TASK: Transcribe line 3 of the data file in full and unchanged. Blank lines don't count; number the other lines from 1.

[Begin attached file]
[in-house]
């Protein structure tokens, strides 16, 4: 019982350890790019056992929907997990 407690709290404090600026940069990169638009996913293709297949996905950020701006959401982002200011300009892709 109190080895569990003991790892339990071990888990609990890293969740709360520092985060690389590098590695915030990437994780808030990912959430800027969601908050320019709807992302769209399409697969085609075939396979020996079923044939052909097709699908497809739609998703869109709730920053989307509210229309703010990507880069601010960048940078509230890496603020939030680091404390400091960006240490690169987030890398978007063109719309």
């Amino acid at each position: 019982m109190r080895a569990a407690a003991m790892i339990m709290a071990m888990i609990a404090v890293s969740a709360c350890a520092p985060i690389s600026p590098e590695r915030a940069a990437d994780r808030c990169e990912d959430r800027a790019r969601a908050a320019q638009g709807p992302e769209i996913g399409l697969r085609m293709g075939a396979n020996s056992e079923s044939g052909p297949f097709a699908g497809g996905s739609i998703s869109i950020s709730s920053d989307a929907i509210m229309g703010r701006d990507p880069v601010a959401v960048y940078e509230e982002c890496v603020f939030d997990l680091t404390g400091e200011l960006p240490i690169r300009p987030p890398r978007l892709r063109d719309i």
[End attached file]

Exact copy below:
């Amino acid at each position: 019982m109190r080895a569990a407690a003991m790892i339990m709290a071990m888990i609990a404090v890293s969740a709360c350890a520092p985060i690389s600026p590098e590695r915030a940069a990437d994780r808030c990169e990912d959430r800027a790019r969601a908050a320019q638009g709807p992302e769209i996913g399409l697969r085609m293709g075939a396979n020996s056992e079923s044939g052909p297949f097709a699908g497809g996905s739609i998703s869109i950020s709730s920053d989307a929907i509210m229309g703010r701006d990507p880069v601010a959401v960048y940078e509230e982002c890496v603020f939030d997990l680091t404390g400091e200011l960006p240490i690169r300009p987030p890398r978007l892709r063109d719309i």